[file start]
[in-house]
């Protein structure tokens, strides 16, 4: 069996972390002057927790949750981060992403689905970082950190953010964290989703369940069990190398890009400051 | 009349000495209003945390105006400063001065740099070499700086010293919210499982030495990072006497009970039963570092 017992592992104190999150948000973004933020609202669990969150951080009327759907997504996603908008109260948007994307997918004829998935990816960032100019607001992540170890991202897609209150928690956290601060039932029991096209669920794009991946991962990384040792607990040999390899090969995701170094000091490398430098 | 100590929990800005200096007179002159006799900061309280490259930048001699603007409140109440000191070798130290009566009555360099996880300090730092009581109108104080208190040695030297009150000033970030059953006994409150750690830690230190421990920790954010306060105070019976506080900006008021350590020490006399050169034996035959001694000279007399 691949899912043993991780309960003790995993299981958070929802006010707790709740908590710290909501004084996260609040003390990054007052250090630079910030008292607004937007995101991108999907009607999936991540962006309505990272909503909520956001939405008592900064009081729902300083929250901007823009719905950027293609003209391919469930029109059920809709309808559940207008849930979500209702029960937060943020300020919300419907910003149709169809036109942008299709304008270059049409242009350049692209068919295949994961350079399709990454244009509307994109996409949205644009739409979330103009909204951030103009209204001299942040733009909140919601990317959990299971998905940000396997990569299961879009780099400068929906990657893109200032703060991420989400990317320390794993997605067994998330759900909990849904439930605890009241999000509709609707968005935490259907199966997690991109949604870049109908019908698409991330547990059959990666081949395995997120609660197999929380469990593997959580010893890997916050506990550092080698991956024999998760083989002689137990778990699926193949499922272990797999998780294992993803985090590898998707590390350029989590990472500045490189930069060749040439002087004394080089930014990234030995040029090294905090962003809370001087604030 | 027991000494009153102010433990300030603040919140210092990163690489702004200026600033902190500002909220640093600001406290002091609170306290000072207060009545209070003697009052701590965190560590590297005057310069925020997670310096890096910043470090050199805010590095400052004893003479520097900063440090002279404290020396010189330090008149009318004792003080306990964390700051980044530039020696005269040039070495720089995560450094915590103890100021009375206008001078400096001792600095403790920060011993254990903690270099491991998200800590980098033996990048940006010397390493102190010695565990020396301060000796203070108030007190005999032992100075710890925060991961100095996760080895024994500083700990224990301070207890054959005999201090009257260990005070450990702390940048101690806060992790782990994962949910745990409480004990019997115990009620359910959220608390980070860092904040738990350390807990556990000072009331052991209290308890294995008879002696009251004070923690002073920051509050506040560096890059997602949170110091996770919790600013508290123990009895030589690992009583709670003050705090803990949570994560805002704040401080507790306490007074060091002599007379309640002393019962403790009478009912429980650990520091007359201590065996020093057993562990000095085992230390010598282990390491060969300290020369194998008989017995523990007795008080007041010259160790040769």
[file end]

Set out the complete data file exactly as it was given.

[in-house]
């Protein structure tokens, strides 16, 4: 069996972390002057927790949750981060992403689905970082950190953010964290989703369940069990190398890009400051 | 009349000495209003945390105006400063001065740099070499700086010293919210499982030495990072006497009970039963570092 017992592992104190999150948000973004933020609202669990969150951080009327759907997504996603908008109260948007994307997918004829998935990816960032100019607001992540170890991202897609209150928690956290601060039932029991096209669920794009991946991962990384040792607990040999390899090969995701170094000091490398430098 | 100590929990800005200096007179002159006799900061309280490259930048001699603007409140109440000191070798130290009566009555360099996880300090730092009581109108104080208190040695030297009150000033970030059953006994409150750690830690230190421990920790954010306060105070019976506080900006008021350590020490006399050169034996035959001694000279007399 691949899912043993991780309960003790995993299981958070929802006010707790709740908590710290909501004084996260609040003390990054007052250090630079910030008292607004937007995101991108999907009607999936991540962006309505990272909503909520956001939405008592900064009081729902300083929250901007823009719905950027293609003209391919469930029109059920809709309808559940207008849930979500209702029960937060943020300020919300419907910003149709169809036109942008299709304008270059049409242009350049692209068919295949994961350079399709990454244009509307994109996409949205644009739409979330103009909204951030103009209204001299942040733009909140919601990317959990299971998905940000396997990569299961879009780099400068929906990657893109200032703060991420989400990317320390794993997605067994998330759900909990849904439930605890009241999000509709609707968005935490259907199966997690991109949604870049109908019908698409991330547990059959990666081949395995997120609660197999929380469990593997959580010893890997916050506990550092080698991956024999998760083989002689137990778990699926193949499922272990797999998780294992993803985090590898998707590390350029989590990472500045490189930069060749040439002087004394080089930014990234030995040029090294905090962003809370001087604030 | 027991000494009153102010433990300030603040919140210092990163690489702004200026600033902190500002909220640093600001406290002091609170306290000072207060009545209070003697009052701590965190560590590297005057310069925020997670310096890096910043470090050199805010590095400052004893003479520097900063440090002279404290020396010189330090008149009318004792003080306990964390700051980044530039020696005269040039070495720089995560450094915590103890100021009375206008001078400096001792600095403790920060011993254990903690270099491991998200800590980098033996990048940006010397390493102190010695565990020396301060000796203070108030007190005999032992100075710890925060991961100095996760080895024994500083700990224990301070207890054959005999201090009257260990005070450990702390940048101690806060992790782990994962949910745990409480004990019997115990009620359910959220608390980070860092904040738990350390807990556990000072009331052991209290308890294995008879002696009251004070923690002073920051509050506040560096890059997602949170110091996770919790600013508290123990009895030589690992009583709670003050705090803990949570994560805002704040401080507790306490007074060091002599007379309640002393019962403790009478009912429980650990520091007359201590065996020093057993562990000095085992230390010598282990390491060969300290020369194998008989017995523990007795008080007041010259160790040769």